Water may render great service in constipation, through the general improvement in health which may be secured by its sytematic use. Cold water is of the greatest service. The short spinal douche is one of the most effective means which can be employed for improving the tone of the nervous system.
The inactive skin, due to the general saturation of the body with toxins, is an indication for sweating baths. In constipation these should be made short, however, barely long enough to stimulate the skin to vigorous perspiration, and should be immediately followed by a short general cold application, including a cold douche to the spine, abdomen and legs. Short, cold applications applied to the surface cause reflex contraction of the internal involuntary muscles. It is for this reason that placing the feet, sometimes even the hands, in cold water will often produce a desire to empty the bladder, through stimulation of the urinary centre.
The defecating centre and intestinal muscles may be stimulated in the same way. Various local applications are of great service in improving the tone of the bowels, though local cold applications must be used with great discretion and with careful knowledge of the exact nature of the case; for the tendency of cold to produce contraction of the involuntary muscles leads to an aggravation of the condition in colitis with spastic constipation.
Of the many different modes of applying cold water, which may be of service, the following are especially recommended:
Swimming is undoubtedly the best form of bath, as well as the best form of exercise for general hygiene effects. Unfortunately, facilities for this natural exercise bath are not available for the majority of persons, especially during the winter season. Some time ago, it occurred to the writer that most of the advantages of the swimming bath might be secured by combining exercise with the cold bath in an ordinary bath tub. The following is a description of the rowing or surf bath as it is in use at the Battle Creek Sanitarium:
The patient sits in a bath tub partly filled with water, and dips water over himself while at the same time executing the movements of rowing. The temperature of the water may be 100° F. at the start, but should be rapidly lowered by opening the cold water faucet and, if necessary, letting out part of the water while the cold water is running in. The rowing and dipping apparatus consists of a parr of handles to which is attached a dipper and a rubber cord.
The Bath Exerciser and Surf Bath.
The Pouring Douche.
The bather fills the bowl as he reaches forward, then dashes the water over his body as he pulls the bowl towards his chest and bends his body back. Strokes are made at the rate of about thirty per minute. From one hundred to one hundred and fifty strokes are made. The temperature of the water grows continually colder to the close of the bath or until pipe temperature is reached. A temperature of 70° F. to 65° F. is easily borne, and one finishes the bath with the same delightful sensation of warmth and glow which one feels after a swim in the surf. The temperature of the water is, of course, under perfect control, an advantage over sea bathing; and the work done may be made as vigorous as one desires.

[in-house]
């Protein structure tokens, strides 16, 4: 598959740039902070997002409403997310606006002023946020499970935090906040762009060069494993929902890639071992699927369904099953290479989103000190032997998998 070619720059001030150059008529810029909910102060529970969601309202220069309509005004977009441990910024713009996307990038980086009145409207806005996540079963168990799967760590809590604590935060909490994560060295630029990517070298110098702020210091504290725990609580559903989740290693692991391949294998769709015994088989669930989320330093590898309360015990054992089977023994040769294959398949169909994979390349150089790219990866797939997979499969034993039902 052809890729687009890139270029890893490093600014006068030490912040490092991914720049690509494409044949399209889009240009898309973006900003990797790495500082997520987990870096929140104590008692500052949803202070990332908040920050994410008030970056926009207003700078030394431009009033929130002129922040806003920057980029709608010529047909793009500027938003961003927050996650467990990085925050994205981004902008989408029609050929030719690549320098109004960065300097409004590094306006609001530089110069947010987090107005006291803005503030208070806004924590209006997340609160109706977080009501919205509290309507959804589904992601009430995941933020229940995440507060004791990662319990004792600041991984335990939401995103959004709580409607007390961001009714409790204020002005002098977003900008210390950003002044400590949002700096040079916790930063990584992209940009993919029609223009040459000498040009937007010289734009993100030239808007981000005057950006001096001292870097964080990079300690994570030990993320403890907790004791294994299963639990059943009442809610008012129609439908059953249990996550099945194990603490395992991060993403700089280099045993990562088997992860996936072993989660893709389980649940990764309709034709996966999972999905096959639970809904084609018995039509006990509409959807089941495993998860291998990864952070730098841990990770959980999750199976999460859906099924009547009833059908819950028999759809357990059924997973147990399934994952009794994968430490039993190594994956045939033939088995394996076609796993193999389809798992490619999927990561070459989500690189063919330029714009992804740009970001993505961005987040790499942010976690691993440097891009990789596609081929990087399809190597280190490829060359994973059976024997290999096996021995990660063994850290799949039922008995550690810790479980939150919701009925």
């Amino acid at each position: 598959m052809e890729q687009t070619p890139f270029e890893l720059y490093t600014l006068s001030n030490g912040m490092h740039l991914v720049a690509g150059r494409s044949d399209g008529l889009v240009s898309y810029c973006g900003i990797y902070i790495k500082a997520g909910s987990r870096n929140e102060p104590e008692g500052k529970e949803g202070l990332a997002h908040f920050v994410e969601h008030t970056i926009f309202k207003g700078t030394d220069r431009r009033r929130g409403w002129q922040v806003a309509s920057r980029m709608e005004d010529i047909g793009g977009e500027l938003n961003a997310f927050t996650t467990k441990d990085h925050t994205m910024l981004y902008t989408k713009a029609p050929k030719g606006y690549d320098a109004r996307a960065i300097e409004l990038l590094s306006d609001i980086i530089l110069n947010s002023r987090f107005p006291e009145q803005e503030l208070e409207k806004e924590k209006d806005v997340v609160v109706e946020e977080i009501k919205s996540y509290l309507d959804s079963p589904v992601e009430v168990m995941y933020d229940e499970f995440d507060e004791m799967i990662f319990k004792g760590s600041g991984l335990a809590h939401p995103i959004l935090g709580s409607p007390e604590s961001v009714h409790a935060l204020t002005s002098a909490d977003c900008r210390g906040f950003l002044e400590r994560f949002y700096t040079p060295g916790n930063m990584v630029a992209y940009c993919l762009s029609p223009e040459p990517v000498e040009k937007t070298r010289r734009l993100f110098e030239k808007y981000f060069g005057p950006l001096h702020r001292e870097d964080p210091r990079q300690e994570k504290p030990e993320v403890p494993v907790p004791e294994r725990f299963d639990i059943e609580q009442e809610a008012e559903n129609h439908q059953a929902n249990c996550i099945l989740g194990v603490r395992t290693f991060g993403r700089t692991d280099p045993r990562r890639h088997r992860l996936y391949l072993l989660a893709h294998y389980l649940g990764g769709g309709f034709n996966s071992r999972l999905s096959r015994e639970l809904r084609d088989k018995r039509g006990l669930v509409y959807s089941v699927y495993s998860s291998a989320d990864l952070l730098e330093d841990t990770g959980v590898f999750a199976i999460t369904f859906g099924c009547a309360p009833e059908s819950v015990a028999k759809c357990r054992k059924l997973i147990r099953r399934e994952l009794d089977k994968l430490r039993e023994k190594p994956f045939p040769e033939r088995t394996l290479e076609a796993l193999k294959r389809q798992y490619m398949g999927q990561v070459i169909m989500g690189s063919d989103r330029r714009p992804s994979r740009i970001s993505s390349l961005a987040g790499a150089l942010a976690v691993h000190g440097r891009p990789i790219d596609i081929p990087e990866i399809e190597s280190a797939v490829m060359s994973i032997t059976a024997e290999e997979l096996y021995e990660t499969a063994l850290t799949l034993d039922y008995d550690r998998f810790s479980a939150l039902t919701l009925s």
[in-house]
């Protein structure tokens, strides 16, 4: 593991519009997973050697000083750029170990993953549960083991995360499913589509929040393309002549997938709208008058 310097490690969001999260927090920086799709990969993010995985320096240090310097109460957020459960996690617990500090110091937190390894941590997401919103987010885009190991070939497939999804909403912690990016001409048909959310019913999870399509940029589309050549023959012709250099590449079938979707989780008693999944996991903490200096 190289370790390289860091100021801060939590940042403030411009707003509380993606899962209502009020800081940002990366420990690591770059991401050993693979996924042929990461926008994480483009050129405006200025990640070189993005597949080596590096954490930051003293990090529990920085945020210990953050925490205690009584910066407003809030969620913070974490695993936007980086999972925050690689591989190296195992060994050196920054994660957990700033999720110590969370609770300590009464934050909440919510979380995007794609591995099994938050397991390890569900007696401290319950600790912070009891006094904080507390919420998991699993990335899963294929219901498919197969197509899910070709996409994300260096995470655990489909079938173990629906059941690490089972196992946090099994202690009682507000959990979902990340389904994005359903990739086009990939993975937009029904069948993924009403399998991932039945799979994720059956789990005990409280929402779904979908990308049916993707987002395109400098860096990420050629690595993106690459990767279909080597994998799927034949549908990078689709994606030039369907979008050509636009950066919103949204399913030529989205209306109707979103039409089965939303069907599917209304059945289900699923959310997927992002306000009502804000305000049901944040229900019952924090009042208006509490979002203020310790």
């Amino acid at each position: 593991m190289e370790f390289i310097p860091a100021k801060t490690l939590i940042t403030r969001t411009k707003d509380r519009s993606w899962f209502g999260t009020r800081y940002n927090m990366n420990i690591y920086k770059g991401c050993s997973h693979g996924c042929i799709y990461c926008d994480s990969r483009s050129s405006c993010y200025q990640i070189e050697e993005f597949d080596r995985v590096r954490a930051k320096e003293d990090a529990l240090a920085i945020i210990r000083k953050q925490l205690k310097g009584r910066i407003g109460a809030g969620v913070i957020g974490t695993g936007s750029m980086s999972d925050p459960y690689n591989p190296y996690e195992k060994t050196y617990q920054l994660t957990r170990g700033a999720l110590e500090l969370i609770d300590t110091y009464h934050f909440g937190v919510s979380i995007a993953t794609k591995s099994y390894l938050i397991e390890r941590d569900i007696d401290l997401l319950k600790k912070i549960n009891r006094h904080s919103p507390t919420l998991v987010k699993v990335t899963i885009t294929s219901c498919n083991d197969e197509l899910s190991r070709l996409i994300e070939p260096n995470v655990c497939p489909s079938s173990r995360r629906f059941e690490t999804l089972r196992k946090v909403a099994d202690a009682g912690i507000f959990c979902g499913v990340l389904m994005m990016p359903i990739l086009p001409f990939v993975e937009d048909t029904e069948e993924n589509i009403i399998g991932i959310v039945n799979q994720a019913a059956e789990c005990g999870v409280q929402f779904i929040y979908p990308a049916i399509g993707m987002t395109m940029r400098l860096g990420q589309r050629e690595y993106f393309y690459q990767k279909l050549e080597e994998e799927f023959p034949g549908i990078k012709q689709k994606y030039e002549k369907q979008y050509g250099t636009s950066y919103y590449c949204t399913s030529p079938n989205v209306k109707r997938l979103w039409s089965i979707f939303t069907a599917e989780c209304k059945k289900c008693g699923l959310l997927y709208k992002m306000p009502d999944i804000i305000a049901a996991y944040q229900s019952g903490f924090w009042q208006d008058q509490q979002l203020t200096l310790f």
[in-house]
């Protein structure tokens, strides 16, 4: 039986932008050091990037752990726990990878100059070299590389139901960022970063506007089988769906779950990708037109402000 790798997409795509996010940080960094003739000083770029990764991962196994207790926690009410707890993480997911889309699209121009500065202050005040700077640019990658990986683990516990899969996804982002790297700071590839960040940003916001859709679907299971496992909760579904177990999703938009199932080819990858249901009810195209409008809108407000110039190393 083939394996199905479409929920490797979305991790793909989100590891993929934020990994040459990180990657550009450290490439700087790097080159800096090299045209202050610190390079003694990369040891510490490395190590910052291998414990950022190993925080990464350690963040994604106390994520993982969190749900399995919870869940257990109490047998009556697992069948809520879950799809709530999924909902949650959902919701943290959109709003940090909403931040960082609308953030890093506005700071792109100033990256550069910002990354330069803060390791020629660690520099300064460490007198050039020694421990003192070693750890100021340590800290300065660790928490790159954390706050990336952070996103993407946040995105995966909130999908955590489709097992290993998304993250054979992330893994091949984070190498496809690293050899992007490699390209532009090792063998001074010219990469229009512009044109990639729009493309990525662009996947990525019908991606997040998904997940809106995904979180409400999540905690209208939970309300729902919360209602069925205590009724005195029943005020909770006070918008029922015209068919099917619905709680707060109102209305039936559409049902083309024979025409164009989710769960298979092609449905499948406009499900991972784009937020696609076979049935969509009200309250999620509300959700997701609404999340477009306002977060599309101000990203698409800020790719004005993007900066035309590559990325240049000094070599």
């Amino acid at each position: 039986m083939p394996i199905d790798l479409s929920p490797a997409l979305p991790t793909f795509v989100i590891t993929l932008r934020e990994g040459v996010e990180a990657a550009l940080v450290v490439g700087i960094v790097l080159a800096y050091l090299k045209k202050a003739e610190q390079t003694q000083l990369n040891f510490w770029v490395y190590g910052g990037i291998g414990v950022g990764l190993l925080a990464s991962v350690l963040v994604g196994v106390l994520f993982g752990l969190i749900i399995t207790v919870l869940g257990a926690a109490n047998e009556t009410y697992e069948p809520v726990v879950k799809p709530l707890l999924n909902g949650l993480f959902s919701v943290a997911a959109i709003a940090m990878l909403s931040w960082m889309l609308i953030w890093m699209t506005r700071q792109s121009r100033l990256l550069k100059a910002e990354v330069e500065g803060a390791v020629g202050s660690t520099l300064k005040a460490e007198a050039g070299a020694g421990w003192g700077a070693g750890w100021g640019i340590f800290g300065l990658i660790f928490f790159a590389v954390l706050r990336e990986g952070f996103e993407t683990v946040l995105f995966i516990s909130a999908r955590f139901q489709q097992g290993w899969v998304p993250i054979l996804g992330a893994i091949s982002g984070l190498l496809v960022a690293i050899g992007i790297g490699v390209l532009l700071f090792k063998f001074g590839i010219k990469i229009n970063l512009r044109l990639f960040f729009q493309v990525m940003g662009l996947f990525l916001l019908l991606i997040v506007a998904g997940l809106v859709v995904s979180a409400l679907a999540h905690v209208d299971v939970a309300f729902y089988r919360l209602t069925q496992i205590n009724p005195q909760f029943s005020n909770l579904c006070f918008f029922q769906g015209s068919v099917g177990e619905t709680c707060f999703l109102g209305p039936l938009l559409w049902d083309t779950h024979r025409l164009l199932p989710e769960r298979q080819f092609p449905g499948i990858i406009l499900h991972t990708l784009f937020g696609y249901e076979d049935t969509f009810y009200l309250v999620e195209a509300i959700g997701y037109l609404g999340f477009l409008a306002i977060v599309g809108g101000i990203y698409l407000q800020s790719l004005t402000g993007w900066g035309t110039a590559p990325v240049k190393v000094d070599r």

This exercise bath is most excellent for persons suffering from constipation. The impact of the cold water upon the surface of the abdomen re-flexly stimulates intestinal activity.
A short cold douche to the lower part of the back, buttocks, abdomen and feet. The temperature should be 70° to 50° F., and the duration ten to thirty seconds. With patients who are not accustomed to applications of cold water, the temperature of the douches should at first not be lower than 70°. This should be gradually lowered at each application until the temperature of 60° to 50° is reached. In general, the douche should be preceded by a short hot bath to prepare the patient for the cold application, and to secure prompt reaction, which is still further encouraged by exercise after the bath.
A very excellent form of bath especially adapted to cases of constipation, is the simultaneous warm shower bath (100° F.), with short cold douche to the abdomen. The warm shower bath should be applied for half-a-minute so that the skin will be thoroughly warm first, and the cold spray or broken jet should be applied to the abdomen without interrupting the warm shower. The temperature of the spray should be 70° to 50°. The duration of the cold application should be not more than a minute. At the end of the bath a short general cold application lasting no more than ten to fifteen seconds should be made to secure reaction, and thus fix the blood in the skin.